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BMJ 2010; 341 doi: (Published 20 July 2010) Cite this as: BMJ 2010;341:c3842

Scientists have successfully taken apart a rat lung and rebuilt it with new cells. The new lung exchanged oxygen and carbon dioxide for a short time after being transplanted into a live rat. The technique involved removal of the spongy epithelial cells and blood vessels of the lungs with detergent, leaving a scaffold of connective tissue that retained the mechanical properties of the original lung. The scaffold was “marinated” in a mixture of lung epithelial and endothelial cells and within a few days the engineered lung contained alveoli, microvessels, and small airways that were repopulated with the appropriate cell types (Sciencexpress 2010; published online 24 June, doi:10.1126/science.1189345).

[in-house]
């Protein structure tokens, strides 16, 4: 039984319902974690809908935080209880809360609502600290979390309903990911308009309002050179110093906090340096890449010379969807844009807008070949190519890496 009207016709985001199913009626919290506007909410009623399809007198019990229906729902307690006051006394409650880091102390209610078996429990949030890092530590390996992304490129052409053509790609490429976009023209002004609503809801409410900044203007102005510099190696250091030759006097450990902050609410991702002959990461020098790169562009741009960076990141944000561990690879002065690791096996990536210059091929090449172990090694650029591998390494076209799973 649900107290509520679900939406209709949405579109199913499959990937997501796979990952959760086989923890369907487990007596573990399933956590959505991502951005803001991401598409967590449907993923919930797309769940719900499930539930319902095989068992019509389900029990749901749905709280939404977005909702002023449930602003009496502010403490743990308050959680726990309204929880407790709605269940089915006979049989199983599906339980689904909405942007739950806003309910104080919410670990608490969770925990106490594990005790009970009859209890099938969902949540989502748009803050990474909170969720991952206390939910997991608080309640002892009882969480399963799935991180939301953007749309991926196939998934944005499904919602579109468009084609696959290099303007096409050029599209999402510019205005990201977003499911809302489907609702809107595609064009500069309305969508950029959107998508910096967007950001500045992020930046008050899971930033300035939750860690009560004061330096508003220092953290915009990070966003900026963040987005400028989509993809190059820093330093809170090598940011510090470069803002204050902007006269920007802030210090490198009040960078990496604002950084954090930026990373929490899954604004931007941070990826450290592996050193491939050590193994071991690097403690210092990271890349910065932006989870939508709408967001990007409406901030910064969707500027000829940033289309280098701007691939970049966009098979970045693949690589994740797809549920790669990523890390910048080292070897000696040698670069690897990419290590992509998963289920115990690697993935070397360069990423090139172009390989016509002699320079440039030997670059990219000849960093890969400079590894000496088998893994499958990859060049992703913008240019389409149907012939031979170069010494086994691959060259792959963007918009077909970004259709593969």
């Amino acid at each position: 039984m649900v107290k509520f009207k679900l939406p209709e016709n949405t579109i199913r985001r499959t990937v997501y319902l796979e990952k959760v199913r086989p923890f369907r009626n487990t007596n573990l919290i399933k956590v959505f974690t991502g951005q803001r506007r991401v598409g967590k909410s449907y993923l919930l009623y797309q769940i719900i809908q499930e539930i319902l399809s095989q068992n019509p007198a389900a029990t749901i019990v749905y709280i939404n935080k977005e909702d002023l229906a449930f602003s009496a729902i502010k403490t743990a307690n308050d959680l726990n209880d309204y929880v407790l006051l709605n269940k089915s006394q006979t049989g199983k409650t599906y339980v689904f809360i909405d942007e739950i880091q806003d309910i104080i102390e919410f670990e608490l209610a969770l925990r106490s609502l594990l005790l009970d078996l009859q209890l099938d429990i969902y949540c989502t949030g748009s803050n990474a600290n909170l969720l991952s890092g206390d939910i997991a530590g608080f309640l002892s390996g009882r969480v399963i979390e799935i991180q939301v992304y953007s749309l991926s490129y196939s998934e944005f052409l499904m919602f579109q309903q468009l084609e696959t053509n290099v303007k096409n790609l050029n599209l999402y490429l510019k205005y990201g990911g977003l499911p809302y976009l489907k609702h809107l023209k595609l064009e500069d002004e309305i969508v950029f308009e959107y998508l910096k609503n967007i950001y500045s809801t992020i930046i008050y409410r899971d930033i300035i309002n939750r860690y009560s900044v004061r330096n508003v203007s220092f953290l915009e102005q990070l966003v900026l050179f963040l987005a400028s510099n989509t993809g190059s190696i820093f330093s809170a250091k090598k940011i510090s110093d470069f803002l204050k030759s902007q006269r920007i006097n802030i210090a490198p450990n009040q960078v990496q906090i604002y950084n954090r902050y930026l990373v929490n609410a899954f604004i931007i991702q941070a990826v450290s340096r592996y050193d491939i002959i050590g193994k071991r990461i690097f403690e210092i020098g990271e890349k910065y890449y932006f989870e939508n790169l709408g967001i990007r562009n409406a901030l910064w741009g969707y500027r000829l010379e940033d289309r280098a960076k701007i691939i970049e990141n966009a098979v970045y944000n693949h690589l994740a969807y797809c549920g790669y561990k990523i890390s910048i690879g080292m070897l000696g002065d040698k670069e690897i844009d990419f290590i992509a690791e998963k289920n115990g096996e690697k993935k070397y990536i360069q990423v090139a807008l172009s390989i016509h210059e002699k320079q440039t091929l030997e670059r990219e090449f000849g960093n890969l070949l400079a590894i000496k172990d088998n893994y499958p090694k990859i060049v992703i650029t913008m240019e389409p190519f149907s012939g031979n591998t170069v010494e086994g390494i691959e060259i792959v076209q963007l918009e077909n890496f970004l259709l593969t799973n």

What impact do common skin conditions have on the British public? Studies presented to the British Association of Dermatologists’ conference in Manchester about acne, eczema, and psoriasis report that 90% of those afflicted say their skin has influenced a major life changing decision, and 20% say it affected their decision whether to have children. Just under half said their skin condition …

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